Universities Australia Response to the Review of the ESOS Framework Discussion Paper

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1 Universities Australia Response to the Review of the ESOS Framework Discussion Paper October 2014

2 This work is licensed under a Creative Commons Attribution 4.0 International Licence. Further inquiries should be made to the Chief Executive: GPO Box 1142 CANBERRA ACT 2601 Ph: Fax: Web: ABN:

3 Contents Introduction... 2 Streamlining quality assurance agency processes... 3 Review of decisions by quality assurance agencies... 4 Reducing the reporting burden... 4 Minimising Tuition Protection Service requirements... 5 Increasing flexibility in education delivery... 6 Transfer of students... 7 Welfare of students aged under Working with stakeholders to produce a practical and accessible national code and explanatory guide for ESOS... 9 Registration charges... 9 TPS Fund... 9 Conclusion Universities Australia Response to the Reform of the ESOS Framework Discussion Paper 1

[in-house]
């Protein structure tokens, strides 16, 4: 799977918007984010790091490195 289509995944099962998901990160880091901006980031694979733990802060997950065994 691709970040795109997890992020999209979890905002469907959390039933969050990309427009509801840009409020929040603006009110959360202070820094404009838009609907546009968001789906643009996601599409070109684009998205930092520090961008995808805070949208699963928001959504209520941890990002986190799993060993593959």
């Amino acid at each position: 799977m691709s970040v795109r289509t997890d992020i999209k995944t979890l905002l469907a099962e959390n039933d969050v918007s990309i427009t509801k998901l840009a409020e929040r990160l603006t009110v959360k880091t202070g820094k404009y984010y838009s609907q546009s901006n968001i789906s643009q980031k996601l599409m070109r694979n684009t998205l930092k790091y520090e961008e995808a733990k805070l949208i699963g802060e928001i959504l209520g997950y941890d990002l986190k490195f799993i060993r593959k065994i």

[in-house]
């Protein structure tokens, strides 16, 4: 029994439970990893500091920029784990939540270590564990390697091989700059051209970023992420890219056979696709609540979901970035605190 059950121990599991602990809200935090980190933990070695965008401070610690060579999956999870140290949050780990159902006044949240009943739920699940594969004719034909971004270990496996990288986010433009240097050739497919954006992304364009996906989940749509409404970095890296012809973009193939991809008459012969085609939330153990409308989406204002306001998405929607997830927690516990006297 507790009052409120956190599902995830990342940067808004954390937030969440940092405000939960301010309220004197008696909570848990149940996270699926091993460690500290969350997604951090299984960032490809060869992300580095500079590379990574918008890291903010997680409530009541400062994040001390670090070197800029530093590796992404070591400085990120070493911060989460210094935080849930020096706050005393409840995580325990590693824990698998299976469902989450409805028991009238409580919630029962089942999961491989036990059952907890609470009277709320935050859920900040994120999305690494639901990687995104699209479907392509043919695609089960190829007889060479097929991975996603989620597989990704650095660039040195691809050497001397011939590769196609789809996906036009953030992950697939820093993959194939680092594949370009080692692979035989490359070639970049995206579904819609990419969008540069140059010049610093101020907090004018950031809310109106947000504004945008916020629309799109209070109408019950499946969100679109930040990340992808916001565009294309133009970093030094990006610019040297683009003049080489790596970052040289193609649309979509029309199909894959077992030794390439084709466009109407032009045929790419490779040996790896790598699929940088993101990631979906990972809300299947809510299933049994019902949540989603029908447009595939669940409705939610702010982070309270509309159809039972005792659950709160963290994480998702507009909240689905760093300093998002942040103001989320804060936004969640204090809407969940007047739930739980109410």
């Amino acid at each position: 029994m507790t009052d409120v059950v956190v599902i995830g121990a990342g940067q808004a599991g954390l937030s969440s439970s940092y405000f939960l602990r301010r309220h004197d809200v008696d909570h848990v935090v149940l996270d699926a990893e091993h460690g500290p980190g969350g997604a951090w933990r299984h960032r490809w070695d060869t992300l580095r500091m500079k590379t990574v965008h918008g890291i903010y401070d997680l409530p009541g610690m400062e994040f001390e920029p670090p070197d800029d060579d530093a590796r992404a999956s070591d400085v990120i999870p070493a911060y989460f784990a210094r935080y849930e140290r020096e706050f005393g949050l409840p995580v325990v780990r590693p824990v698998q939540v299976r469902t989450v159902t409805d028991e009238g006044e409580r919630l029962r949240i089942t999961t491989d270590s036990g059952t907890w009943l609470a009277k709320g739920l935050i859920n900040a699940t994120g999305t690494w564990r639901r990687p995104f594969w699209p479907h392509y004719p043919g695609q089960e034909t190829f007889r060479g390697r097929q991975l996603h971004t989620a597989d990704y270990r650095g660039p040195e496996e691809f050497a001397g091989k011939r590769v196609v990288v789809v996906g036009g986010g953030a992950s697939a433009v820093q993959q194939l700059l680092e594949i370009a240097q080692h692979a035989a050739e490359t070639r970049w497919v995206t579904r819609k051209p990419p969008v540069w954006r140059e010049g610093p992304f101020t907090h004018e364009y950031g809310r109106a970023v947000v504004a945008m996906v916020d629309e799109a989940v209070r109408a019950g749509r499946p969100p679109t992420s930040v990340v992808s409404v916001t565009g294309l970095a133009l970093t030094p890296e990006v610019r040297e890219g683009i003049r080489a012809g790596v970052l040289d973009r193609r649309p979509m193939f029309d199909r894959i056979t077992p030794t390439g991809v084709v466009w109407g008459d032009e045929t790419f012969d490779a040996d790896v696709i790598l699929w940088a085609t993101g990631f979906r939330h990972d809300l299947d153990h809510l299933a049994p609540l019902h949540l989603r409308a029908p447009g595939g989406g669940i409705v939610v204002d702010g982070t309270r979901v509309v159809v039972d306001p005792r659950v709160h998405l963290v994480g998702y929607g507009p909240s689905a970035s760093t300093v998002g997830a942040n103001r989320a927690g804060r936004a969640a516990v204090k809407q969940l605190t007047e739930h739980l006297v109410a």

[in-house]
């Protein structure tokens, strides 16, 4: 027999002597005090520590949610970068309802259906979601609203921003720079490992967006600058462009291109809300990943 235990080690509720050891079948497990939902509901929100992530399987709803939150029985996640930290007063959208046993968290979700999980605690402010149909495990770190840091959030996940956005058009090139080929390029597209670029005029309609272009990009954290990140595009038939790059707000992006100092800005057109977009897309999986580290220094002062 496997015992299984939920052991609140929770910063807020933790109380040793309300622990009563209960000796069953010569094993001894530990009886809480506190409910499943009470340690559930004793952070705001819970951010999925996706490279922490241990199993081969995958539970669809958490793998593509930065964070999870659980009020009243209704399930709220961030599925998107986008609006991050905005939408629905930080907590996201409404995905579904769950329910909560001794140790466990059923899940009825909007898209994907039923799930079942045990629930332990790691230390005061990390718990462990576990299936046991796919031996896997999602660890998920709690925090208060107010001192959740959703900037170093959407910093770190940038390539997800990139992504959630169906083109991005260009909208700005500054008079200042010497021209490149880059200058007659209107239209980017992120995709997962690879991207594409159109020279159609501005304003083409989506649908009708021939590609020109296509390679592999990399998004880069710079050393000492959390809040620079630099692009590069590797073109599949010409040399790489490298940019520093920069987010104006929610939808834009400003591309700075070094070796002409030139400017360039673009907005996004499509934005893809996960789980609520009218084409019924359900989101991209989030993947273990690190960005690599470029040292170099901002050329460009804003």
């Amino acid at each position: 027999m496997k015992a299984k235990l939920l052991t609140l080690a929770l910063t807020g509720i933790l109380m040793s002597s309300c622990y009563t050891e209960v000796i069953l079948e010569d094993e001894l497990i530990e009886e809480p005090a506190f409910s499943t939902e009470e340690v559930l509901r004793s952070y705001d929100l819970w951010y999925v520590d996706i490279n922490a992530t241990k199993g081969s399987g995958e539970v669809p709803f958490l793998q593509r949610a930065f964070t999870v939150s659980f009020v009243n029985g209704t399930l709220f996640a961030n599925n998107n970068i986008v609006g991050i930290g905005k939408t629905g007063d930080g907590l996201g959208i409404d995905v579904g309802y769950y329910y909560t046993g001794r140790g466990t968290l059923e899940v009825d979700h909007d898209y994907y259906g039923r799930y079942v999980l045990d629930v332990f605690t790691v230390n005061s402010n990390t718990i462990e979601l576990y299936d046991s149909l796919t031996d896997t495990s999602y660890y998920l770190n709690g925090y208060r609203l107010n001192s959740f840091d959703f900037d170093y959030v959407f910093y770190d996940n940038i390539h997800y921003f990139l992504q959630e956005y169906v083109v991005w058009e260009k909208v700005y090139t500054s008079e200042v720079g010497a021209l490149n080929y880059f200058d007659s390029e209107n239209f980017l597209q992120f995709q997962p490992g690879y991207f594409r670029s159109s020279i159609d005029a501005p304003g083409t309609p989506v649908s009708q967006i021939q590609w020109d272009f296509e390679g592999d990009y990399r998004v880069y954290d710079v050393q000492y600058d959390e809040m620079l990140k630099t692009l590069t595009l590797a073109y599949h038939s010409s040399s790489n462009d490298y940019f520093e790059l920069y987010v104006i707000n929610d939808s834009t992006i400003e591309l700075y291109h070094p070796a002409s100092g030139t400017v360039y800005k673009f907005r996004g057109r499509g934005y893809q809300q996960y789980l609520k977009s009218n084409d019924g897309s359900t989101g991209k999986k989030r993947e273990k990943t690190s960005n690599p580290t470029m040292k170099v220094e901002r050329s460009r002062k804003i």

4 Introduction Universities Australia is pleased to provide the following response to the Reform of the ESOS Framework Discussion Paper. The Education Services for Overseas Students (ESOS) Act is a vital pillar of the quality assurance regime for Australian international education. Though it is the envy of many competitor nations and a hallmark of good practice for consumer protection, aspects of the legislative framework have not evolved to take account of changing pedagogy. Further, the associated regulatory burden grows ever larger, and certain provisions now serve to limit student choice and the capacity of education providers to provide the best options for their students. It will be important for the Review to take a holistic view of the broader policy environment within which the ESOS Act sits and to take into consideration the impact of the Department of Immigration and Border Protection (DIBP) changes to the student visa integrity regime, especially Streamlined Visa Processing. Changes to the ESOS framework must better reflect and take account of the respective risks posed in relation to different institutions. A one size fits all approach is not appropriate. Regulation needs to effectively target and manage identified risk to enable quality assurance agencies to most effectively allocate their limited resources and to ensure good quality providers with strong track records are able to focus their time and resources on delivering high quality education and services to students. The present overly prescriptive restrictions on how students can access online learning or work integrated learning, the restrictions on collecting upfront fees and very short reporting timeframes are anachronistic excesses that respond to risks posed by a minority of low quality providers. This regulatory response has had a significant impact on the majority of good public and private providers by increasing the regulatory burden, reducing flexibility in delivering quality education to students and increasing the cost of compliance. Despite this, the quality assurance agencies are still not able to adequately address problems associated with low quality providers. Universities Australia notes the government s intention to work with the sector over the coming weeks on targeted aspects of the review including student transfers, online delivery, and welfare for students aged under 18 as well as a Super Users Group of PRISMS experts to address some of the data and reporting proposals. Universities Australia looks forward to participating in these targeted discussions to tease out some of the issues and explore potential solutions. Universities Australia appreciates the collaborative and consultative approach of the Department of Education in relation to the review of the ESOS framework. We have been engaged in formal and informal consultations with the Department of Education since February 2014, and officers of the Department have attended several meetings with the Deputy Vice- Chancellors-International group as the review has progressed. We look forward to working with government over the coming months to finalise the legislative changes needed to support our global, competitive ambition. We support the Review s stated intent to reduce the reporting burden, streamline registration processes and better and more capably meet the changing needs of international students. Universities Australia Response to the Reform of the ESOS Framework Discussion Paper 2